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BFI London Film Festival 2017: An Enticing Program
(Blogmensgo, gay blog of September 7, 2017) The 61st edition of the BFI London Film Festival 2017 is scheduled to happen in 14 different venues in London between October 4 and 15, 2017. The organizers have just published the complete program, which features quite a number of LGBT movies this year.
The general BFI London Film Festival is not to be confused with the London LGBT Film Festival (BFI Flare), which is organized by the British Film Institute BFI as well, and whose 31st edition was held in March 2017.
Here is the promotional video for the BFI LFF (October 4 to 15, 2017):
In England and Wales, homosexuality was partially exempt from punishment in 1967. For the 50th anniversary, the LFF features more LGBT films as usually. The preliminary program can be found here.
In the following, we will present the four most important LGBT films of the festival.
The program of the BFI London Film Festival comprehends 242 feature films and 128 short films from a total of 67 countries, classified in six thematic groups. Two films with an LGBT theme are part of the “love story” movies.
In Close-Knit, Naoko Ogigami portrays a transsexual woman who develops motherly feelings for the young niece of her boyfriend.
As a small teaser, this is the trailer in Japanese without subtitles.
In Anchor and Hope, Carlos Marques-Marcet tells the story of womanizer who enters the small apartment of a lesbian couple. One of the two women would like to have a baby, and the story unfolds…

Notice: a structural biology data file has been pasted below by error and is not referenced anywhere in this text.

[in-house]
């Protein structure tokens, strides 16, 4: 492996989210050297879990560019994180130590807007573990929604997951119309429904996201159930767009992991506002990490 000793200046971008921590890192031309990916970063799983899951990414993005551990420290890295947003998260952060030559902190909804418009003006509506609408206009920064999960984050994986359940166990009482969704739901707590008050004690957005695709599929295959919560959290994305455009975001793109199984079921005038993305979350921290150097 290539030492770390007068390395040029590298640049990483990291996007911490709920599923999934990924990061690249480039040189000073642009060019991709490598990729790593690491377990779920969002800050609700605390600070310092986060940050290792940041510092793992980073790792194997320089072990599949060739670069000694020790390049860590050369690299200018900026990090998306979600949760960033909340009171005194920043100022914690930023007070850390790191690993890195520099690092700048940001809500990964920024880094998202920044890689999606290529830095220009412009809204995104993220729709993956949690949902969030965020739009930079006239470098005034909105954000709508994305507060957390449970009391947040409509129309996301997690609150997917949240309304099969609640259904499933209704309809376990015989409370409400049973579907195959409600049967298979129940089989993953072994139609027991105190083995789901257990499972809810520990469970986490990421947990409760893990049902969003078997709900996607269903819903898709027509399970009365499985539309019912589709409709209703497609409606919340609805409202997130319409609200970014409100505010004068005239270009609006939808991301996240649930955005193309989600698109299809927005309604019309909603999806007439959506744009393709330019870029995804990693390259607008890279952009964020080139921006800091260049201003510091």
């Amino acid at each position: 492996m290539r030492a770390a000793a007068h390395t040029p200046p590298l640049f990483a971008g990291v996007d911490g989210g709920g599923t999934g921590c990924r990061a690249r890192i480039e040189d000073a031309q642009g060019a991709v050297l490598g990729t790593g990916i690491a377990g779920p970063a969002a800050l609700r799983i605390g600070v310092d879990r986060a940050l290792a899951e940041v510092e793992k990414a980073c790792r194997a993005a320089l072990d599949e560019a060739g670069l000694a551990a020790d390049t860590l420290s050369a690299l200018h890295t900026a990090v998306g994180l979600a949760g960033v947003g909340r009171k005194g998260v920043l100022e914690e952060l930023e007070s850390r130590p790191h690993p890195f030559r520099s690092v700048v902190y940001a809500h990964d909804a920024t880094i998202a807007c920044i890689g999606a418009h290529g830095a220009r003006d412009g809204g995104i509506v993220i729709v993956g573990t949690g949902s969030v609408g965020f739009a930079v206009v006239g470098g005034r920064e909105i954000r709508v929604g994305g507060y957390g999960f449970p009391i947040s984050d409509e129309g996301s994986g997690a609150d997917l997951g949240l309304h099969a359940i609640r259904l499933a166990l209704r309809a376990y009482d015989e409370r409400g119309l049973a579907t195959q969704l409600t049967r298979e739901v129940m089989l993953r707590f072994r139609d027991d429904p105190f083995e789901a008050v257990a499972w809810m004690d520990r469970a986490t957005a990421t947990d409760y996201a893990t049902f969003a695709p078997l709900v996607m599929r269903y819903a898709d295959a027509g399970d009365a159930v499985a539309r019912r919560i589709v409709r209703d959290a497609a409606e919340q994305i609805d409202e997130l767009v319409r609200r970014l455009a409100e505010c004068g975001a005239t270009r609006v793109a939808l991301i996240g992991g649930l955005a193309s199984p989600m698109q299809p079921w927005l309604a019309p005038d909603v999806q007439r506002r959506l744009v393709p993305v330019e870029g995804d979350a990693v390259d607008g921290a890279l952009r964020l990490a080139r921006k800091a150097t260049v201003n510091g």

In lack of a trailer for this movie, just a promotional photo as a little appetizer for this cute comedy.
In the Mayor of London category, Luca Guadagnino presents Call Me By Your Name, a film that did quite well at other festivals this year. 17-year-old musician Elio (Timothée Chalamet) meets charming 24-year-old teacher Oliver (Armie Hammer) during the summer vacation.
The trailer of Call Me By Your Name:
The fourth film is part of the official selection: 120 BPM by Robin Campillo. It is set in the Paris of the 1990s, right during the AIDS crisis, and tells the story of an impossible love. Here is the trailer of 120 BPM (in French):
This trailer makes you want to see the movie. The very good actors and the great sound track by Bronski Beat explain its huge success with the public and the critics.
This film will represent France at the Academy Awards (Oscars) 2018 in the category Best Foreign-Language Film.
The weekly magazine of the French daily newspaper Le Monde showed a scene of the film on its title.
The Le Monde magazine: Title page of the issue of August 12, 2017.
There really should be more films like 120 BPM that show peoples’ true stories in an honest way and shake moviegoers up.
[Update of March 4, 2018:] The film 120 BPM received a total of 6 awards at the César ceremony on March 2, 2018, including the one for the best Film. Here is a list of all the César awards 120 BPM took home:
Best Film: Robin Campillo
Best Supporting Actor: Antoine Reinartz
Best Promising Actor: Nahuel Perez Biscayart
Best Sound: Arnaud Rebotini
Best Original Screenplay: Robin Campillo
Best Editing: Romain Campillo
Director Robin Campillo used his appearance on stage to dename and shame the side effects of certain political actions against minorities. Here is the French original sound with some images of the award ceremnony because Youtube did was not granted the rights to distribute the footage.